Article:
Mapping accessibility in Canada
Maayan Ziv has vivid childhood memories of her kindergarten playground, but they’re not happy ones of fun and games. They are memories of all the things she was not able to do — skip, run, jump, and climb — like the other children.
Maayan was born with muscular dystrophy. Now 29, she has only ever known the world from the perspective of a wheelchair. Instead of allowing her disability to relegate her to the fringes of a world designed for the able-bodied, she has set out to make that world more accessible to people like her. “My parents never saw my disability as a negative,” she says, acknowledging that their attitude was both exceptional and formative. “They just said: ‘tell us what you need.’ ”
She did. As the only visibly disabled student at her elementary school, in a northern suburb of Toronto, Maayan remembers watching her parents help build a wooden ramp from the kindergarten playground into the classroom. At her next school, she watched them help build a much more significant ramp from the first to the second floor.
“I learned at a very early age that either I needed to adapt to my environment, or it needed to be adapted to me,” she says. As an adult, another realization took hold: that things don’t have to be this way; that if accessibility were a priority and not an afterthought, she wouldn’t need to constantly ask for help.
While Maayan was studying photography at Ryerson University, she applied for a job at a local agency. She was invited to an interview, but the agency was unable to get her upstairs to its offices. She had to do the interview on a busy sidewalk in downtown Toronto. It occurred to her that this kind of experience was avoidable.
If accessibility were a priority and not an afterthought, she wouldn’t need to constantly ask for help.
With the help of some tech-savvy friends, Maayan set up a simple interactive website that mapped her environment — Toronto — with accessibility in mind. Anyone using the site could add pins to the map, indicating accessibility-friendly places, steps, obstacles, alternative entrances, braille signage. The feedback was overwhelming and positive.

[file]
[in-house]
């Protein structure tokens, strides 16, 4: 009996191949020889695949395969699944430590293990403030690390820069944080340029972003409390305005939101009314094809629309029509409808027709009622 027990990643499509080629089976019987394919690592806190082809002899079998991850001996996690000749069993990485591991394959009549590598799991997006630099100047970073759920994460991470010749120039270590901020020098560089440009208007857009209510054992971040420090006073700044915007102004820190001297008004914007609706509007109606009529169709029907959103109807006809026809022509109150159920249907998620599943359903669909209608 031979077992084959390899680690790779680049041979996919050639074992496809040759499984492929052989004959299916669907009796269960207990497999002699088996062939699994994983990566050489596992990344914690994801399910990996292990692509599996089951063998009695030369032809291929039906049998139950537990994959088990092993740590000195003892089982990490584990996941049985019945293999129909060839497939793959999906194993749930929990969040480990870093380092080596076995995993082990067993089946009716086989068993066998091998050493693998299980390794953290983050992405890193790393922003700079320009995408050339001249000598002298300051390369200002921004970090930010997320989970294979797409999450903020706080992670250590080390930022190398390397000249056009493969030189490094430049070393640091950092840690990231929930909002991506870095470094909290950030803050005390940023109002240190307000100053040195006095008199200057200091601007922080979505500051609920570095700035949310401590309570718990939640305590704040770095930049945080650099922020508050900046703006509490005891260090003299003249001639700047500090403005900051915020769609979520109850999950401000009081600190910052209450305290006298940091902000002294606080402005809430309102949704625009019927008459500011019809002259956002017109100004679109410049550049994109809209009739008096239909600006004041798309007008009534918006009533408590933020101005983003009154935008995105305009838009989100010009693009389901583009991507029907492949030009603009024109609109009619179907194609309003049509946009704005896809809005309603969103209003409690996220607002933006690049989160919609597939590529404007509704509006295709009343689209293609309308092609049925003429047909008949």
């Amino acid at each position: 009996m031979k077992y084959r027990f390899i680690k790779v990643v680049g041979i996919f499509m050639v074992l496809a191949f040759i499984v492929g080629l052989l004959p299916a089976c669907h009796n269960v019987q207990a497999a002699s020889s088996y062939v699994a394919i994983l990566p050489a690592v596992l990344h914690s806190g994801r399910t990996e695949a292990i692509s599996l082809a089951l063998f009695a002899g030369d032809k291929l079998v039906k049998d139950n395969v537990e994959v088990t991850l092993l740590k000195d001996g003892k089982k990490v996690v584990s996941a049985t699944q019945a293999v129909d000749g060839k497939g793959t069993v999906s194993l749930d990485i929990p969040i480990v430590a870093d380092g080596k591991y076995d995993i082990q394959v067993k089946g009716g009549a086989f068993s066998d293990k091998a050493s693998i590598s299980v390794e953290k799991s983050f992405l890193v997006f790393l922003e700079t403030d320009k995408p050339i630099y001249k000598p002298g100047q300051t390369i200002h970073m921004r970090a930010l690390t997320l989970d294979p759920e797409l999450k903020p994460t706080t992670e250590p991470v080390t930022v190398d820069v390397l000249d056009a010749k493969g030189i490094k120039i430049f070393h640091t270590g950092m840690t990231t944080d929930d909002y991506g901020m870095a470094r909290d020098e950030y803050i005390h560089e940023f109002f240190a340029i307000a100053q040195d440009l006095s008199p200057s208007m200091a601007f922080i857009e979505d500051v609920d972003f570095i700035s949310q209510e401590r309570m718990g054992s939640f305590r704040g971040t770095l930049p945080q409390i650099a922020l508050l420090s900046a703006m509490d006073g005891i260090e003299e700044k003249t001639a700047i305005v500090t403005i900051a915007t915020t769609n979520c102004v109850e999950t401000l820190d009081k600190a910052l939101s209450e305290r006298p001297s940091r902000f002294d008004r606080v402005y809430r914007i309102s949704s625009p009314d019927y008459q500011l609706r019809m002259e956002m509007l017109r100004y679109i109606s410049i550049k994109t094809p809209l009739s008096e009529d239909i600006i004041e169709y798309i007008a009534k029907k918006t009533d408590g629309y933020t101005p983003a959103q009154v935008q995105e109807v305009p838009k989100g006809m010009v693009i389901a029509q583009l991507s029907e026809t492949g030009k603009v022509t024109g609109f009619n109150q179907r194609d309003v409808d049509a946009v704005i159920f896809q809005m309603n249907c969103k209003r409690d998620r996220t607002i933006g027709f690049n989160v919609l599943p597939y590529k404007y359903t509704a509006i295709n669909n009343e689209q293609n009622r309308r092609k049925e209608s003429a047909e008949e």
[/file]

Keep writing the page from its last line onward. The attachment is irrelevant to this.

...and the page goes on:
Maayan’s idea — which she called AccessNow — was accepted into Ryerson’s Digital Media Zone incubator, and with crowdfunding and the help of more friends, she was able to convert the website into an app. That was in 2015. Today, AccessNow employs six staff members at its office in downtown Toronto and the app features ever-expanding maps for urban centers in 34 countries.
There is much to be learned from them: where to find the key to the accessible bathroom in Berlin’s trendiest nightclub; the name of a particularly helpful lifeguard on Tel Aviv’s Gordon Beach; how to navigate Toronto’s Union Station if the elevator breaks down. And, as the prevalence of red thumbs-down pins suggest, there is also much to be improved.
She says the most motivating aspect of her work is the gratitude of users, who often write to her.
These challenges spur Maayan on. She says the most motivating aspect of her work is the gratitude of users, who often write to her. They explain how empowered they feel by a tool that has been designed specifically for them; something that reduces anxiety as they navigate the world and makes them feel part of a larger community.
While her first passion remains photography, Maayan doesn’t feel she’s sacrificing anything by devoting herself to entrepreneurship and advocacy. AccessNow enables her to travel and her camera always travels with her.
“I won’t stop as long as I feel that I’m making a difference,” she says, pointing out that what she is fighting for — equality — is a basic human right.
“We’re not there yet, but a lot of organizations are raising the bar,” she says. In her frequent speaking engagements, Maayan asks audiences to reconsider the way they think about accessibility: not as a technical fix, but a change in mindset from which everyone stands to gain. “When people see it as a competitive advantage, they buy in.”
Statistics Canada. (2018). Canadian Survey on Disability, 2017. Statistics Canada Catalogue no. 89-654-X.
Rick Hansen Foundation and Angus Reid Institute. (2015). Canadian Mindsets on Disability and Accessibility.